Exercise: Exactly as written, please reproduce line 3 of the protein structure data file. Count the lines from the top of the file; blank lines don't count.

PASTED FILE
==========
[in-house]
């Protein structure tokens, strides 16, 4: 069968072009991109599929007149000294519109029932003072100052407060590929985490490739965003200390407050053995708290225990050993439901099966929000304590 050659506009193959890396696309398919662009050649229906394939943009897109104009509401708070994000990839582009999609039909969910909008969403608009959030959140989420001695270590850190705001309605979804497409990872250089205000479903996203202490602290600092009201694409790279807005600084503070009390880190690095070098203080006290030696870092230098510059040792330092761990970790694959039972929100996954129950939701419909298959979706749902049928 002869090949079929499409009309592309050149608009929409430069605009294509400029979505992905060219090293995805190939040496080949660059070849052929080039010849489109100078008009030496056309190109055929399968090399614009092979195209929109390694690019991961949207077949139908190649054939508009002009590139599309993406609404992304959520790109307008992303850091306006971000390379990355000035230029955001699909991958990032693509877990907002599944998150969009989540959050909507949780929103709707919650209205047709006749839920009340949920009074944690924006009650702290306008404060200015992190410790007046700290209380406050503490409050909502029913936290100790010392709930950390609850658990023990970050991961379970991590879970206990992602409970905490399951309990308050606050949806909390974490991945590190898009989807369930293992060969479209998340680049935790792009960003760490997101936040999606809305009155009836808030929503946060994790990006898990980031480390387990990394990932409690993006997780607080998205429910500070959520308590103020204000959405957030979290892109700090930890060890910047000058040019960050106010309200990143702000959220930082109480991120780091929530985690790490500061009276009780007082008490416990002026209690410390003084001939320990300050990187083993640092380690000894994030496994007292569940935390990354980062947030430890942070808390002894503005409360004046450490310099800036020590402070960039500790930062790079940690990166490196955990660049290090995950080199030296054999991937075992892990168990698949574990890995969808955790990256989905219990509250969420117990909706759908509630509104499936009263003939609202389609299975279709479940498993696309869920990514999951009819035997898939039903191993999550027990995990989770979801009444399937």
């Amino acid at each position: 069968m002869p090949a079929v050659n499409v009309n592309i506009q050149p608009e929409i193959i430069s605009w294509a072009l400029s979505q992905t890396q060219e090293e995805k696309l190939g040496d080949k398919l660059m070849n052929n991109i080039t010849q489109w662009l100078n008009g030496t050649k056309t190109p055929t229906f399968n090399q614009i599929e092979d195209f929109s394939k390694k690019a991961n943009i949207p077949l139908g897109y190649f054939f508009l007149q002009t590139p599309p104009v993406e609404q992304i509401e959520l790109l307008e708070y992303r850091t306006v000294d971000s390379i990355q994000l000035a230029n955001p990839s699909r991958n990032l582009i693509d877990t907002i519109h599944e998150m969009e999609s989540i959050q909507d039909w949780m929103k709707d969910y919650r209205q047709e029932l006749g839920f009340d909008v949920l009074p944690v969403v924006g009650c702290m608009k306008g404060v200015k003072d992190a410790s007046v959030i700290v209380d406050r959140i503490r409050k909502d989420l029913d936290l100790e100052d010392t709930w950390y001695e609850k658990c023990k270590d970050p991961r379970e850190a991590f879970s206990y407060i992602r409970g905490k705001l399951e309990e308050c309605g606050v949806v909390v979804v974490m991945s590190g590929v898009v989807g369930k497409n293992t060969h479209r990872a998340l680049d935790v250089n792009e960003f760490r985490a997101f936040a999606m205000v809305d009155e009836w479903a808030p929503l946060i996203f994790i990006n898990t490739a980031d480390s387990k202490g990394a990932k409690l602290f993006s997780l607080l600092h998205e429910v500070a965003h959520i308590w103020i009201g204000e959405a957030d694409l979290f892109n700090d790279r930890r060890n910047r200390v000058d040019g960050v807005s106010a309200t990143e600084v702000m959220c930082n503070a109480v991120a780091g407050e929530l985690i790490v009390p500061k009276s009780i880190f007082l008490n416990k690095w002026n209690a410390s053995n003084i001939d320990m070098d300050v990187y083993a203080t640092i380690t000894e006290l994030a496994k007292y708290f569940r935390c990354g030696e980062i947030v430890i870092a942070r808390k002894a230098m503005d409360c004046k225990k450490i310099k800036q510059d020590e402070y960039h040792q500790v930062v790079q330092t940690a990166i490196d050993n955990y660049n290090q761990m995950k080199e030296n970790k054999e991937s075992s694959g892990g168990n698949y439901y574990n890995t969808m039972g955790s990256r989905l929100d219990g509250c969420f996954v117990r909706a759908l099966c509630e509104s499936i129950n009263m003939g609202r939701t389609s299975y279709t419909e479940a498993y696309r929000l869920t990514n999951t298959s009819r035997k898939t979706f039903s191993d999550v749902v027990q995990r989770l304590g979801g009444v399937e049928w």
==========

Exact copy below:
């Amino acid at each position: 069968m002869p090949a079929v050659n499409v009309n592309i506009q050149p608009e929409i193959i430069s605009w294509a072009l400029s979505q992905t890396q060219e090293e995805k696309l190939g040496d080949k398919l660059m070849n052929n991109i080039t010849q489109w662009l100078n008009g030496t050649k056309t190109p055929t229906f399968n090399q614009i599929e092979d195209f929109s394939k390694k690019a991961n943009i949207p077949l139908g897109y190649f054939f508009l007149q002009t590139p599309p104009v993406e609404q992304i509401e959520l790109l307008e708070y992303r850091t306006v000294d971000s390379i990355q994000l000035a230029n955001p990839s699909r991958n990032l582009i693509d877990t907002i519109h599944e998150m969009e999609s989540i959050q909507d039909w949780m929103k709707d969910y919650r209205q047709e029932l006749g839920f009340d909008v949920l009074p944690v969403v924006g009650c702290m608009k306008g404060v200015k003072d992190a410790s007046v959030i700290v209380d406050r959140i503490r409050k909502d989420l029913d936290l100790e100052d010392t709930w950390y001695e609850k658990c023990k270590d970050p991961r379970e850190a991590f879970s206990y407060i992602r409970g905490k705001l399951e309990e308050c309605g606050v949806v909390v979804v974490m991945s590190g590929v898009v989807g369930k497409n293992t060969h479209r990872a998340l680049d935790v250089n792009e960003f760490r985490a997101f936040a999606m205000v809305d009155e009836w479903a808030p929503l946060i996203f994790i990006n898990t490739a980031d480390s387990k202490g990394a990932k409690l602290f993006s997780l607080l600092h998205e429910v500070a965003h959520i308590w103020i009201g204000e959405a957030d694409l979290f892109n700090d790279r930890r060890n910047r200390v000058d040019g960050v807005s106010a309200t990143e600084v702000m959220c930082n503070a109480v991120a780091g407050e929530l985690i790490v009390p500061k009276s009780i880190f007082l008490n416990k690095w002026n209690a410390s053995n003084i001939d320990m070098d300050v990187y083993a203080t640092i380690t000894e006290l994030a496994k007292y708290f569940r935390c990354g030696e980062i947030v430890i870092a942070r808390k002894a230098m503005d409360c004046k225990k450490i310099k800036q510059d020590e402070y960039h040792q500790v930062v790079q330092t940690a990166i490196d050993n955990y660049n290090q761990m995950k080199e030296n970790k054999e991937s075992s694959g892990g168990n698949y439901y574990n890995t969808m039972g955790s990256r989905l929100d219990g509250c969420f996954v117990r909706a759908l099966c509630e509104s499936i129950n009263m003939g609202r939701t389609s299975y279709t419909e479940a498993y696309r929000l869920t990514n999951t298959s009819r035997k898939t979706f039903s191993d999550v749902v027990q995990r989770l304590g979801g009444v399937e049928w």